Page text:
Fishy Tales

From `the Blue Peril'

FOR all these many years I've neglected to tell our eager readers of the fish route I used to run to sell seafood to the highlanders.

It was in 1922 that I came into possession of my first motor vehicle, so I was 14 years old and operated illegally. The vehicle was a 1917 Model T Ford, which had no starter, no demountable wheels or rims, no storage battery, no lamps (the bulbs had burned out), and no horn. In those days we had no safety inspection stickers, either.

To obtain this equipage I swapped a good bicycle and two bushels of pickling cucumbers, so I was mercilessly cheated by a gentleman who took advantage of an unsuspecting youngster. I went to Steve Mitchell's hardward store and bought a fisherman's foghorn for 35 cents, giving me a horn which I could pick up and blow at intersections. (That's the one I blew at Tukey's Bridge one time and they lifted the draw.)

The vehicle had been a touring car, but all four mudguards were gone, the take-down top had blown off, and the rear seat had departed because the previous owner transported goats from his barn to pasture and back, a matter of seven miles. Henry Ford never thought of goats.

My father, who was a menace on the highways all his life (I've told how he almost ran down Admiral Dewey and his bride with a milk wagon), admonished me about traffic safety when I came home with this thing, and he said if I ever drove it over 25 miles an hour and didn't kill myself, he would.

So then one May as I meditated in school and waited for the teacher to catch up, the thought of a fish route came into my mind. People back from the shore love fish, and I lived in a waterfront town. I could dig clams myself, and get other things at the wharf. I could buy picked-out crab meat at Tom Moody's place for 30 cents a pound. I built a cold-box in the back-seat space and for advertising purposes painted my Ford a lovely robin's egg blue. The "Blue Peril" was created!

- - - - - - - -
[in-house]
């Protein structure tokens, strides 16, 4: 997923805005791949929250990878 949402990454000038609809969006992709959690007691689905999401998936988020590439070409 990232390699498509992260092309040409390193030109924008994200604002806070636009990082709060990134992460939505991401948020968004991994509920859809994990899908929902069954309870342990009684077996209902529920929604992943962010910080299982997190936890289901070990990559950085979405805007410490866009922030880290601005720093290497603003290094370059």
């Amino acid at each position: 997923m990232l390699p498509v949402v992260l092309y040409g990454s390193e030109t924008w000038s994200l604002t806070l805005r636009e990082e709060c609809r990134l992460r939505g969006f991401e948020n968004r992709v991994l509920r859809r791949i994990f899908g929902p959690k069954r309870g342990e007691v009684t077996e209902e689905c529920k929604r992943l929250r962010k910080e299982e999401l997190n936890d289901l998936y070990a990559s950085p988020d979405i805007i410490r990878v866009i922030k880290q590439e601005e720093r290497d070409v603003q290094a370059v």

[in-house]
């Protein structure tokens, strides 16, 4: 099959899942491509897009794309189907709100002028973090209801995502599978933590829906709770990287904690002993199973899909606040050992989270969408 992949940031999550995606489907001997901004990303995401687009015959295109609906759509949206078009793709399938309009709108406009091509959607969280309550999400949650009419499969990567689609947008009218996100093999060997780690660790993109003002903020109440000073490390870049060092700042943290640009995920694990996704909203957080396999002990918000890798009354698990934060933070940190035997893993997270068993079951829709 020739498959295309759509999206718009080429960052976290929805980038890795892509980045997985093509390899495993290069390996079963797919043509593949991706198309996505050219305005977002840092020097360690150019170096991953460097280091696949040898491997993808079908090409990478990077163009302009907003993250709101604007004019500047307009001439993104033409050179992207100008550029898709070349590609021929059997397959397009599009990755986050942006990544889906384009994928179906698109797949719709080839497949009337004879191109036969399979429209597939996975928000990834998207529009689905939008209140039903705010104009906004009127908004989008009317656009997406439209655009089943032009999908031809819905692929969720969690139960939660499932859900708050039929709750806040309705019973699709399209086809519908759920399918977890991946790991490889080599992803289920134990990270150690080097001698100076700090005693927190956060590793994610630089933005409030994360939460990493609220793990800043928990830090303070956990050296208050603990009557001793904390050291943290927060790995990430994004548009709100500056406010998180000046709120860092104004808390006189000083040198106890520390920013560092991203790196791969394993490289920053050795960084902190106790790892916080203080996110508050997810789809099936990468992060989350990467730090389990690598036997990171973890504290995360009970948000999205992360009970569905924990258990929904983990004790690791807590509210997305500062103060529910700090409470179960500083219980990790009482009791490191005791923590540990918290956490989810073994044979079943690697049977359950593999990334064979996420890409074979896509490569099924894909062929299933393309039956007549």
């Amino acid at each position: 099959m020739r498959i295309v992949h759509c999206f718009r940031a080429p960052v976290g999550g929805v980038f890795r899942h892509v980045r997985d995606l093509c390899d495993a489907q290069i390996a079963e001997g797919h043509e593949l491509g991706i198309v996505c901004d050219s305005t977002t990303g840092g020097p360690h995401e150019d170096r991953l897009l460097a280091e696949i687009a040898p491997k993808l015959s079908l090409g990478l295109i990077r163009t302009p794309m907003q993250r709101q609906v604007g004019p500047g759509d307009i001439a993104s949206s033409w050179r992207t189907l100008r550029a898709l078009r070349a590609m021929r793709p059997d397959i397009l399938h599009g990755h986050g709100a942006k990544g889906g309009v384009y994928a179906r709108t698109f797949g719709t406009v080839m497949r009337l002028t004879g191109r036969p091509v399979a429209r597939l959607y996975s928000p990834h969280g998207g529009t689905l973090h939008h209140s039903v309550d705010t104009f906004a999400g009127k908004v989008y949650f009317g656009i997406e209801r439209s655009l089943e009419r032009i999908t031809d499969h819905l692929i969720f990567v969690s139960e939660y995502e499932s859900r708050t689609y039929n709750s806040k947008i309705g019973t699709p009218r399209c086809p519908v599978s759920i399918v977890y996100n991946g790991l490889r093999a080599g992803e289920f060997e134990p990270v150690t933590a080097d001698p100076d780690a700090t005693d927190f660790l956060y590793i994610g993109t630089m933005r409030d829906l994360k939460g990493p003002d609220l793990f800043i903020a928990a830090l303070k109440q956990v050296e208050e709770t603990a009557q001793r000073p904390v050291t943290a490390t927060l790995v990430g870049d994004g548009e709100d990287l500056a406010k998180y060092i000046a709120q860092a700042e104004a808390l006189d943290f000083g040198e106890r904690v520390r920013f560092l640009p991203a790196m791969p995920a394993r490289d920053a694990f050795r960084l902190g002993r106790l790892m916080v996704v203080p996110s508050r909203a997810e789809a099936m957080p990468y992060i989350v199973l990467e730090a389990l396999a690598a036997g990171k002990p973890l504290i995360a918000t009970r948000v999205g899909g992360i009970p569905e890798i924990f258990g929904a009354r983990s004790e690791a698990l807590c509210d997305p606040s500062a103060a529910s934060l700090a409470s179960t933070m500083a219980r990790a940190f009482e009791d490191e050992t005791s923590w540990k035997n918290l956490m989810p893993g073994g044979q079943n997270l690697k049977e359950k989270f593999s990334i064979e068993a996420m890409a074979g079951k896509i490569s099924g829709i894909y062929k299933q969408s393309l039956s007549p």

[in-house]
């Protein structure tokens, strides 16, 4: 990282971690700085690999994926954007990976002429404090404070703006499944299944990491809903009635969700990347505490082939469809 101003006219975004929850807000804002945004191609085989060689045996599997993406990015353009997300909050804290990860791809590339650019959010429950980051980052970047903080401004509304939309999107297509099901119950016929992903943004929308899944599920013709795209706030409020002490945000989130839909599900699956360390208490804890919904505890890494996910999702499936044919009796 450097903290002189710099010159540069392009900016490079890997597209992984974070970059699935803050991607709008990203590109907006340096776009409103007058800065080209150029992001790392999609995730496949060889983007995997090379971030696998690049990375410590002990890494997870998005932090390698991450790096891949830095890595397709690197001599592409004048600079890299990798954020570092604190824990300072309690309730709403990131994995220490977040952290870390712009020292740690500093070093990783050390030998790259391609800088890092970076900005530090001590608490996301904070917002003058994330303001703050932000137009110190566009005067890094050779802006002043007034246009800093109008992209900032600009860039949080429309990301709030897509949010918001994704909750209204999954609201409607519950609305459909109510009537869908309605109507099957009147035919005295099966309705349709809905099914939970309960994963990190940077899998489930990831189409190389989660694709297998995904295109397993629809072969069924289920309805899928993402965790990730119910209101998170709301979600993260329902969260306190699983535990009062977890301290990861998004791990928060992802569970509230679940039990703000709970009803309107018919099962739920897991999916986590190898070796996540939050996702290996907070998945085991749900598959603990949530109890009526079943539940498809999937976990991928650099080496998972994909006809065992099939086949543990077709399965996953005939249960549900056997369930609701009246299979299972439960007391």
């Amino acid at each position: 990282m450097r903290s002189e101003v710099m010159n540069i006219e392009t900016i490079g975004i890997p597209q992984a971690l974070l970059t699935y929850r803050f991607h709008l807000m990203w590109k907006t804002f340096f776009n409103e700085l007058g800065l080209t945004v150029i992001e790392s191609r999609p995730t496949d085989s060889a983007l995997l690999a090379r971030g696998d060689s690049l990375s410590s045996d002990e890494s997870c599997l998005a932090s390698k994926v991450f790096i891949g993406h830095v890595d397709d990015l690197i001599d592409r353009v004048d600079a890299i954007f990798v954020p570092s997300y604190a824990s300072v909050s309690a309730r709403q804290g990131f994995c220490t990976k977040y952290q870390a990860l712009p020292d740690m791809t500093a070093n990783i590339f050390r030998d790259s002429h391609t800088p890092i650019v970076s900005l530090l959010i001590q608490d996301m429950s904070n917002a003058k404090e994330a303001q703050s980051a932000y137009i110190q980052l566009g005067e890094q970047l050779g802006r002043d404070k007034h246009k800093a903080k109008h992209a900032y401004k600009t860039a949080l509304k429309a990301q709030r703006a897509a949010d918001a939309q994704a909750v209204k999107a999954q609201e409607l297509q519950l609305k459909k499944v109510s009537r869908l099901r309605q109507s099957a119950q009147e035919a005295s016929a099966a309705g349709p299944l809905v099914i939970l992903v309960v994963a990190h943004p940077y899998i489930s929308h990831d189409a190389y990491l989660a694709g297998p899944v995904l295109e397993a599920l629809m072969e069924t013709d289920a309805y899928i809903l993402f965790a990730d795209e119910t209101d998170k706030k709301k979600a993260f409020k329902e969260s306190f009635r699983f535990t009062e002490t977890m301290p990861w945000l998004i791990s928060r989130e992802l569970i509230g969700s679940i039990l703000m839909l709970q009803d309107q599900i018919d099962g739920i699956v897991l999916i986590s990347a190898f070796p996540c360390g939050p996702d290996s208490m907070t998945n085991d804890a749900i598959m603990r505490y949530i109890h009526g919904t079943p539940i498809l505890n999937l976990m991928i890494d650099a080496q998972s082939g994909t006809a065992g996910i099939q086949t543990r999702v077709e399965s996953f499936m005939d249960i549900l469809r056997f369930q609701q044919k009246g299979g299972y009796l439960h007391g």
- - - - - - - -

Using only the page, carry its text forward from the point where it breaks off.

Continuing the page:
This turned out to be a fine idea, but I made two or three trips into the hinterland before I learned some things. Clams sold well, but were too heavy and took up space. Cod and haddock, and other groundfish, needed display room, and it took time to sell them. I gave up hauling clamshells and took shucked-out clams in pint and half-pint preserve jars. By my third trip I was down to the crab meat and shucked clams.

Gasoline was 13 cents a gallon, and my fish wagon would go 40 and 50 miles on a gallon - more when I coasted downhill. On the front seat beside me I had a weatherproof box for clothing and dry food, my pup tent and oilskins. Perishables were in my iced fish box, and I replenished ice as needed. Every town had an iceman then.

At mealtime and come evening, I'd pause to lunch or pass the night (cemeteries are great!) and as folks were not so possessive in those days, I could pause without asking. If I did ask, I was always received cordially. Many a farmer gave me sweetcorn and cukes, and even fresh milk and eggs. I came to have regular stopping places, and I knew many names. A Mr. Dalrymple once brought me three beautiful brook trout for my supper. I was tenting under his balm o' Gilead tree, so I gave him a box of crab meat.

One woman wanted some steamers, but I said I had clams only in the pint jars - ready shucked. She said "Oh, Dear," that she'd been hankering all week for steamers, and said she wouldn't know how to use shucked clams. So I wrote her my recipe for clam chowder (be sure and use the juice!), and she took a pint of clams. Next week she said she'd shared her chowder with friends, and now she had orders for five jars of clams.

There was a state policeman who always waved, and one day I had a flat tire and he took me on his motorcycle to a place that sold me a used replacement for 35 cents. That cop never asked for my license, which I didn't have yet.

I did that for two profitable and pleasant summers. Some weeks Tom Moody didn't have all the crab meat I wanted, but I could always fill my box with harbor pollock and tinker mackerel. Finally, I went to college and spent every cent I'd earned on the frivolities of culture. My first year tuition was $200, but the next year it went up to $250. That's a lot of fish.

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